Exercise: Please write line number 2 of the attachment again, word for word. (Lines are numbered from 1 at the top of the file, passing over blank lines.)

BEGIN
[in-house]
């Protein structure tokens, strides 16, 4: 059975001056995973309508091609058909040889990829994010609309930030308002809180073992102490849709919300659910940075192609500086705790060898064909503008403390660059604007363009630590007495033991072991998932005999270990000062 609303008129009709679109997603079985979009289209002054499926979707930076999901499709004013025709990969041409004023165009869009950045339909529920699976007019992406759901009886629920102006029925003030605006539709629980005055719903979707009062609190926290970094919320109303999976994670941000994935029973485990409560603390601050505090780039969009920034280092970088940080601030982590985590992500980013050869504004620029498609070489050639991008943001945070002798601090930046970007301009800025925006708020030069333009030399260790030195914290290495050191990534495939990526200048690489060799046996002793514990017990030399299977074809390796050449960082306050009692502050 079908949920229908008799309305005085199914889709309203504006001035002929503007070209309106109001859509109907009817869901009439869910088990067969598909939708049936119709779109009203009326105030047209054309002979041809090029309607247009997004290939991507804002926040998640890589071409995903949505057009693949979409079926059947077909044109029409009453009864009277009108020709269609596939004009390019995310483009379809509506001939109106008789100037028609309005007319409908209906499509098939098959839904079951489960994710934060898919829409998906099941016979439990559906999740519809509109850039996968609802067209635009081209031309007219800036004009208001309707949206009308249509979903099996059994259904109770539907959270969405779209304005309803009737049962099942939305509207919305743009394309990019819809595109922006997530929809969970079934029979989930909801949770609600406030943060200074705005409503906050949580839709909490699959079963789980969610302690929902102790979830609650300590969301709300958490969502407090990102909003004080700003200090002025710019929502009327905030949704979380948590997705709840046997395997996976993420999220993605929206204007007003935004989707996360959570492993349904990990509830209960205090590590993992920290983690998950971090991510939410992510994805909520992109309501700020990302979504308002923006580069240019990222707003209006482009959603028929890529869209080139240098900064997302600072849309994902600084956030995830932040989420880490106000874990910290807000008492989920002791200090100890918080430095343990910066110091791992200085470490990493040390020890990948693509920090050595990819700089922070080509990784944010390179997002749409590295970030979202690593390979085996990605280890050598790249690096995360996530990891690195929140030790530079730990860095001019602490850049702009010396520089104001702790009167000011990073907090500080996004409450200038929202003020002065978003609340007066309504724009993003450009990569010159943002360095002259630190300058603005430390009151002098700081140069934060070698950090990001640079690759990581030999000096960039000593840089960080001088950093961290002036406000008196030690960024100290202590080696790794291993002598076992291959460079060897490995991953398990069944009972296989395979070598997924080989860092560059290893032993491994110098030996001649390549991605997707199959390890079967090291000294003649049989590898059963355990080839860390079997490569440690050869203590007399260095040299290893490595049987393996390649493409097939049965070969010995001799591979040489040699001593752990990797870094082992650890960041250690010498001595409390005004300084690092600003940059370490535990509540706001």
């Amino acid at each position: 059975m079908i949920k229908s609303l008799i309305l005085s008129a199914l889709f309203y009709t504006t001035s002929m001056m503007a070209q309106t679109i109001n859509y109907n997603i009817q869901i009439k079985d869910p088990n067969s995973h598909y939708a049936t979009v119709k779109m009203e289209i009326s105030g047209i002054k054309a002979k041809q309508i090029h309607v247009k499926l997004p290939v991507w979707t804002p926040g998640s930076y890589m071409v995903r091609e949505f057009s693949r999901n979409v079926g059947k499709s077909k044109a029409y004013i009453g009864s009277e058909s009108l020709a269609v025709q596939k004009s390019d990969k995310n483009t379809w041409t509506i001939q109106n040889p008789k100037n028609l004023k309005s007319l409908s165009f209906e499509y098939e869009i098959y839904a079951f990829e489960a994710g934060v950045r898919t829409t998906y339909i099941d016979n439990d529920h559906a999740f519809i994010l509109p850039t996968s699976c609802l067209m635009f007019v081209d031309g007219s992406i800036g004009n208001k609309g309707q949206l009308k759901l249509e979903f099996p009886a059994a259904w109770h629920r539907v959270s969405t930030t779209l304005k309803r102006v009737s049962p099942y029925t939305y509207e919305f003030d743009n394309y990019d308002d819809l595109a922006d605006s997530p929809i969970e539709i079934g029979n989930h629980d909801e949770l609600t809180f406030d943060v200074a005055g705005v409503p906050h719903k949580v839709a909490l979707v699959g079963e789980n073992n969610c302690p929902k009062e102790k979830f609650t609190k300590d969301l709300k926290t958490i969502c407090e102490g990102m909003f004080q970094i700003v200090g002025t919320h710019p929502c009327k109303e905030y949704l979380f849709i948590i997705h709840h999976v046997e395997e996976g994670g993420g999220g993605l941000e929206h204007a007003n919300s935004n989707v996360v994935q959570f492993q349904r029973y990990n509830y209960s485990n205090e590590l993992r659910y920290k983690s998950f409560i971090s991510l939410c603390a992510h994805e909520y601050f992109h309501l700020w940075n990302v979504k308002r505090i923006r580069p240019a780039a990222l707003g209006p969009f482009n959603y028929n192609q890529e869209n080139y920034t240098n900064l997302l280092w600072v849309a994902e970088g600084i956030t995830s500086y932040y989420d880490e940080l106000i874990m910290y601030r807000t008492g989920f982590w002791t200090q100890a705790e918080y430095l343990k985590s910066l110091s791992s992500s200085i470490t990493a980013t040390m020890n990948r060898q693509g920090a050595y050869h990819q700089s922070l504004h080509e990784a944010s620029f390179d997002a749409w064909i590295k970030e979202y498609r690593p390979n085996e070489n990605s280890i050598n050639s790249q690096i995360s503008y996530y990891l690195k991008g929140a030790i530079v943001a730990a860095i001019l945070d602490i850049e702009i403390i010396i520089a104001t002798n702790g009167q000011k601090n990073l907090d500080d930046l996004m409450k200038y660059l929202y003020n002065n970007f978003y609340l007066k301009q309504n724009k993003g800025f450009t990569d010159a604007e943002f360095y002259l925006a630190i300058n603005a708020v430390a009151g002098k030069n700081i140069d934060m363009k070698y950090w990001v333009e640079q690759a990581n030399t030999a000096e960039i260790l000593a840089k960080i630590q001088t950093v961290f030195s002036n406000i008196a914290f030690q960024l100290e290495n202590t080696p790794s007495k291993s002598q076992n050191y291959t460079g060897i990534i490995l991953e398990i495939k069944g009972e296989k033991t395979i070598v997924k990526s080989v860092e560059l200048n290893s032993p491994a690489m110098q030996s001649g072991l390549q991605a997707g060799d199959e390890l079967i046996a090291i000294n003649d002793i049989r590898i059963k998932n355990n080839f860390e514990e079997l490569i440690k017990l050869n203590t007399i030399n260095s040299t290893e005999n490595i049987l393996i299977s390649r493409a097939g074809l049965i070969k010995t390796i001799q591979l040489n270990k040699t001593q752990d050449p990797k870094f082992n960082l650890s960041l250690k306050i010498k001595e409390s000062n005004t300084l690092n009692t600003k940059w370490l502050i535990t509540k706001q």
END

């Protein structure tokens, strides 16, 4: 059975001056995973309508091609058909040889990829994010609309930030308002809180073992102490849709919300659910940075192609500086705790060898064909503008403390660059604007363009630590007495033991072991998932005999270990000062 609303008129009709679109997603079985979009289209002054499926979707930076999901499709004013025709990969041409004023165009869009950045339909529920699976007019992406759901009886629920102006029925003030605006539709629980005055719903979707009062609190926290970094919320109303999976994670941000994935029973485990409560603390601050505090780039969009920034280092970088940080601030982590985590992500980013050869504004620029498609070489050639991008943001945070002798601090930046970007301009800025925006708020030069333009030399260790030195914290290495050191990534495939990526200048690489060799046996002793514990017990030399299977074809390796050449960082306050009692502050 079908949920229908008799309305005085199914889709309203504006001035002929503007070209309106109001859509109907009817869901009439869910088990067969598909939708049936119709779109009203009326105030047209054309002979041809090029309607247009997004290939991507804002926040998640890589071409995903949505057009693949979409079926059947077909044109029409009453009864009277009108020709269609596939004009390019995310483009379809509506001939109106008789100037028609309005007319409908209906499509098939098959839904079951489960994710934060898919829409998906099941016979439990559906999740519809509109850039996968609802067209635009081209031309007219800036004009208001309707949206009308249509979903099996059994259904109770539907959270969405779209304005309803009737049962099942939305509207919305743009394309990019819809595109922006997530929809969970079934029979989930909801949770609600406030943060200074705005409503906050949580839709909490699959079963789980969610302690929902102790979830609650300590969301709300958490969502407090990102909003004080700003200090002025710019929502009327905030949704979380948590997705709840046997395997996976993420999220993605929206204007007003935004989707996360959570492993349904990990509830209960205090590590993992920290983690998950971090991510939410992510994805909520992109309501700020990302979504308002923006580069240019990222707003209006482009959603028929890529869209080139240098900064997302600072849309994902600084956030995830932040989420880490106000874990910290807000008492989920002791200090100890918080430095343990910066110091791992200085470490990493040390020890990948693509920090050595990819700089922070080509990784944010390179997002749409590295970030979202690593390979085996990605280890050598790249690096995360996530990891690195929140030790530079730990860095001019602490850049702009010396520089104001702790009167000011990073907090500080996004409450200038929202003020002065978003609340007066309504724009993003450009990569010159943002360095002259630190300058603005430390009151002098700081140069934060070698950090990001640079690759990581030999000096960039000593840089960080001088950093961290002036406000008196030690960024100290202590080696790794291993002598076992291959460079060897490995991953398990069944009972296989395979070598997924080989860092560059290893032993491994110098030996001649390549991605997707199959390890079967090291000294003649049989590898059963355990080839860390079997490569440690050869203590007399260095040299290893490595049987393996390649493409097939049965070969010995001799591979040489040699001593752990990797870094082992650890960041250690010498001595409390005004300084690092600003940059370490535990509540706001």